Microbes and food 1. Menu - you are what you eat
Bottled waters photo
Picture 1.14a A variety of bottled waters.

1.14 Bottled water
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What's in it?

Bottled water is very popular. Some people believe that some types of water, containing high levels of certain minerals, are actually good for you.

There are two main styles of bottled water, sparkling and still. Sparkling water may be naturally carbonated with carbon dioxide, but the gas is usually added during processing. Microbes do not survive in sparkling water because the dissolved carbon dioxide makes it acid.

Most bottled water comes from springs or deep boreholes, is bottled at source under hygienic conditions and is not treated with chemicals. As a result it can contain harmless, natural water bacteria. These gradually die off in the bottle during storage as they use up the small amount of nutrients. The type of bottled water known as table water can receive various treatments, some of which reduce the numbers of microbes.

How is it produced?

There are basically three types of bottled water.

Natural Mineral Water – must come from a specified underground source, which is protected from pollution and registered with the authorities. It must meet tight microbiological standards, be regularly tested, receive no treatment other than filtration or carbonation and be bottled at source. It must also have a stable chemical composition. Natural Mineral Waters are the highest quality bottled waters.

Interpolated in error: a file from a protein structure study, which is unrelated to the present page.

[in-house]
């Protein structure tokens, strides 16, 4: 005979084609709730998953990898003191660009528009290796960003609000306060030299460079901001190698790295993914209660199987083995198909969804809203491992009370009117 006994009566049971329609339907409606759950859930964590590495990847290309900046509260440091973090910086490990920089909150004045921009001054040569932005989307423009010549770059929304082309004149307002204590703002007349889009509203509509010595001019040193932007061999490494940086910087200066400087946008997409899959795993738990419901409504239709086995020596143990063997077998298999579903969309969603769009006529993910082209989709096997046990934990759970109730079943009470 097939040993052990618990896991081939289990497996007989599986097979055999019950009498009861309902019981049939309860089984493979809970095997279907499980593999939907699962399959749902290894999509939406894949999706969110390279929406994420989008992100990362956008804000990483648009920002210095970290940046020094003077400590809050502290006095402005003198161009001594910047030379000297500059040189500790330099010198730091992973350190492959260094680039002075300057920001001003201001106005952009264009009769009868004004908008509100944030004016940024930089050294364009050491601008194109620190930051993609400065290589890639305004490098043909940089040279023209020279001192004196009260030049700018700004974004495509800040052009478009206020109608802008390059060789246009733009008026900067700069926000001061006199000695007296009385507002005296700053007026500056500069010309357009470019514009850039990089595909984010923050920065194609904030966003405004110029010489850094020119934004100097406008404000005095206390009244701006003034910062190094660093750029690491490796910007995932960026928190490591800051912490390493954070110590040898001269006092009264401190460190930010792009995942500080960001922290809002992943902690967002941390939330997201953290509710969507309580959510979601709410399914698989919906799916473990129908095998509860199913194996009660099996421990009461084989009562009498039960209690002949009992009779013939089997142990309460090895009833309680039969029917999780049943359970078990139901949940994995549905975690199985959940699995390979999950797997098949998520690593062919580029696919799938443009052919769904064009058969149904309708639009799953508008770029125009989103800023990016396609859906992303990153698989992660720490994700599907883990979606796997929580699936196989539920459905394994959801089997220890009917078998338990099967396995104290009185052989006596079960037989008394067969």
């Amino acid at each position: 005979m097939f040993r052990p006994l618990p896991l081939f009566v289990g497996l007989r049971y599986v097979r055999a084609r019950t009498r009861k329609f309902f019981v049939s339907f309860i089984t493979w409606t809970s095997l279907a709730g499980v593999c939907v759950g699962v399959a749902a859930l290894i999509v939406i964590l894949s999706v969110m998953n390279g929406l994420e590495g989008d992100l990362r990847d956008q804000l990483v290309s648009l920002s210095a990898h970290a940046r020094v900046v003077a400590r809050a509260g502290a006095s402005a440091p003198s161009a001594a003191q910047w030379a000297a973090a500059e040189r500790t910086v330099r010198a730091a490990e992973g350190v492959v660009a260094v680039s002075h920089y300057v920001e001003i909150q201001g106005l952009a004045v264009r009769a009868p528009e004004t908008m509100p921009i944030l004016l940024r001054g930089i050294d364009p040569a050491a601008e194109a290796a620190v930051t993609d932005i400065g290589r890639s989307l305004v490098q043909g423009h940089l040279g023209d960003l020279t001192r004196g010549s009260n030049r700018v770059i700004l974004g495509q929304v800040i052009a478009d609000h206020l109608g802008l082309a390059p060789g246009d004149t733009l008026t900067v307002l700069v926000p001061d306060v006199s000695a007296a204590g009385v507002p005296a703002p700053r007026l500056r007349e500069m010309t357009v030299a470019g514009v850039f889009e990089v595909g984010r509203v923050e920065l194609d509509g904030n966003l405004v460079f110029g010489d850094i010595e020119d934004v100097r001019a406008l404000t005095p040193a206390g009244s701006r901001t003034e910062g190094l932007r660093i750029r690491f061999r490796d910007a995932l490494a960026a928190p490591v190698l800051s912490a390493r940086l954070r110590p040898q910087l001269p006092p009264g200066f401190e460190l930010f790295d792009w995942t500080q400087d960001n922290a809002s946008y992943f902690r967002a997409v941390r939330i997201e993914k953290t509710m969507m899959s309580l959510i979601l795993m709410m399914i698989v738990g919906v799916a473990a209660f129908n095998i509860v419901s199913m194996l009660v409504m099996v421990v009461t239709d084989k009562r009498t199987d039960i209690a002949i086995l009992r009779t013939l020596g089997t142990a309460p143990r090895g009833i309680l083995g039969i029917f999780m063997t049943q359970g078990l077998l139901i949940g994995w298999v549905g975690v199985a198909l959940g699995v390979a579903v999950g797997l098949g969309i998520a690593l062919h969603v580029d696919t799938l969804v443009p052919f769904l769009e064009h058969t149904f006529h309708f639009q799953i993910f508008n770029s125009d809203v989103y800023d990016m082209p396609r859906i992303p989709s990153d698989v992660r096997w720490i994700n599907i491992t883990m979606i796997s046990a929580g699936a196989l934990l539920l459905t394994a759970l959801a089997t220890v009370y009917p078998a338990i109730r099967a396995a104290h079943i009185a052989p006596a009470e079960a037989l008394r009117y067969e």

Spring Water – must come from a single underground source. It must also be bottled at source and comply with microbiological and chemical standards. The only permitted treatments are carbonation and filtration. Spring water does not have to be stable in composition and does not have to be officially recognised prior to marketing.

Table Water – basically any water in a bottle. It can come from more than one source, or not from an underground source at all. Bottled table waters may even come from the public mains or be transported from the source to the bottling plant in tankers. The water may be treated to change its chemical composition or to reduce the number of microbes. Some companies even add mineral salts to the water to taste like spa water.


Natural Mineral Water and Spring Water enter the bottling plant direct from the source through stainless steel pipes. Dedicated filling machinery in special bottling rooms is used. The bottles are capped, labelled and packed in boxes or shrink-wrapped in plastic and loaded on to pallets. Bottles can be made of glass or special types of plastic that do not affect the odour or taste of the water. Both bottles and caps should be sterile. The whole bottling process has to conform to very high hygiene standards and good practice in order to protect the water from contamination. Regular quality checks are carried out at every stage.

Table waters enter the bottling plant either through the mains or in a tanker. Different waters may be blended and various treatments applied such as filtration, ozonation, UV radiation, reverse osmosis or precipitation before they are bottled under similar conditions to Natural Mineral and Spring Waters.

Can it be harmful?

In the UK all bottled waters have to meet the requirements of the Natural Mineral Water, Spring Water and Bottled Drinking Water Regulations (Amendment) Regulations 2003 which ensures that they are safe to drink. Mains water quality is governed by the Water Supply (Water Quality) Regulations 2000.